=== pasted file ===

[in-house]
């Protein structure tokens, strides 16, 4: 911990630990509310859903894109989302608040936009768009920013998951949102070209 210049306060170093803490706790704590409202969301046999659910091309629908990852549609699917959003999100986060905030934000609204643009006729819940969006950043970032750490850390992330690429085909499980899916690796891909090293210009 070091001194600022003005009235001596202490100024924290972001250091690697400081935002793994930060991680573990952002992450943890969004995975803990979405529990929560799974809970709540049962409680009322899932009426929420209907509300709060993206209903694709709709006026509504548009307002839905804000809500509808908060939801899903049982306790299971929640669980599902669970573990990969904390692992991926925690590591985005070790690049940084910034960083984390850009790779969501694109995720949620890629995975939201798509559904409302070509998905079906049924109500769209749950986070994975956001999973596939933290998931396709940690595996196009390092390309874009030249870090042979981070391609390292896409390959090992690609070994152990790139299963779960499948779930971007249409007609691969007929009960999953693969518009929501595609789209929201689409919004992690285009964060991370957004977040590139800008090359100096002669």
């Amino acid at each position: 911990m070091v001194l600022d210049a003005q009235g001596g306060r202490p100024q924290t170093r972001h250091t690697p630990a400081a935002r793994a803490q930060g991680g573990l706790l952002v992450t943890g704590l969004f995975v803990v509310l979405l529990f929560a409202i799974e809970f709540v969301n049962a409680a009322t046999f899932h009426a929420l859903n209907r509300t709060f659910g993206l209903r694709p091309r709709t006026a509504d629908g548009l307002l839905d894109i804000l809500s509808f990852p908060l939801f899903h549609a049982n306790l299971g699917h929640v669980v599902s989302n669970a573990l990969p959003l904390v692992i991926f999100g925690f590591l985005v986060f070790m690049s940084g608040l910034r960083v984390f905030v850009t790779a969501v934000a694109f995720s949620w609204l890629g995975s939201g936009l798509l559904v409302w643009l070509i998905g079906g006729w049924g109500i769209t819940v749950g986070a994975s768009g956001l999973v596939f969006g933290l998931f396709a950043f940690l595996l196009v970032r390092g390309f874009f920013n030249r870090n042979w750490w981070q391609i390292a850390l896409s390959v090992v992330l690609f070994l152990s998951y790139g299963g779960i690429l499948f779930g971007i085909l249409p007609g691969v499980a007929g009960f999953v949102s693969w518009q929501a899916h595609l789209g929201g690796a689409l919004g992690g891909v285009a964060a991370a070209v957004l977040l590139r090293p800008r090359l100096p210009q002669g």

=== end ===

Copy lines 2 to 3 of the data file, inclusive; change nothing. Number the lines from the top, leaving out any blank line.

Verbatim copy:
């Protein structure tokens, strides 16, 4: 911990630990509310859903894109989302608040936009768009920013998951949102070209 210049306060170093803490706790704590409202969301046999659910091309629908990852549609699917959003999100986060905030934000609204643009006729819940969006950043970032750490850390992330690429085909499980899916690796891909090293210009 070091001194600022003005009235001596202490100024924290972001250091690697400081935002793994930060991680573990952002992450943890969004995975803990979405529990929560799974809970709540049962409680009322899932009426929420209907509300709060993206209903694709709709006026509504548009307002839905804000809500509808908060939801899903049982306790299971929640669980599902669970573990990969904390692992991926925690590591985005070790690049940084910034960083984390850009790779969501694109995720949620890629995975939201798509559904409302070509998905079906049924109500769209749950986070994975956001999973596939933290998931396709940690595996196009390092390309874009030249870090042979981070391609390292896409390959090992690609070994152990790139299963779960499948779930971007249409007609691969007929009960999953693969518009929501595609789209929201689409919004992690285009964060991370957004977040590139800008090359100096002669």
């Amino acid at each position: 911990m070091v001194l600022d210049a003005q009235g001596g306060r202490p100024q924290t170093r972001h250091t690697p630990a400081a935002r793994a803490q930060g991680g573990l706790l952002v992450t943890g704590l969004f995975v803990v509310l979405l529990f929560a409202i799974e809970f709540v969301n049962a409680a009322t046999f899932h009426a929420l859903n209907r509300t709060f659910g993206l209903r694709p091309r709709t006026a509504d629908g548009l307002l839905d894109i804000l809500s509808f990852p908060l939801f899903h549609a049982n306790l299971g699917h929640v669980v599902s989302n669970a573990l990969p959003l904390v692992i991926f999100g925690f590591l985005v986060f070790m690049s940084g608040l910034r960083v984390f905030v850009t790779a969501v934000a694109f995720s949620w609204l890629g995975s939201g936009l798509l559904v409302w643009l070509i998905g079906g006729w049924g109500i769209t819940v749950g986070a994975s768009g956001l999973v596939f969006g933290l998931f396709a950043f940690l595996l196009v970032r390092g390309f874009f920013n030249r870090n042979w750490w981070q391609i390292a850390l896409s390959v090992v992330l690609f070994l152990s998951y790139g299963g779960i690429l499948f779930g971007i085909l249409p007609g691969v499980a007929g009960f999953v949102s693969w518009q929501a899916h595609l789209g929201g690796a689409l919004g992690g891909v285009a964060a991370a070209v957004l977040l590139r090293p800008r090359l100096p210009q002669g």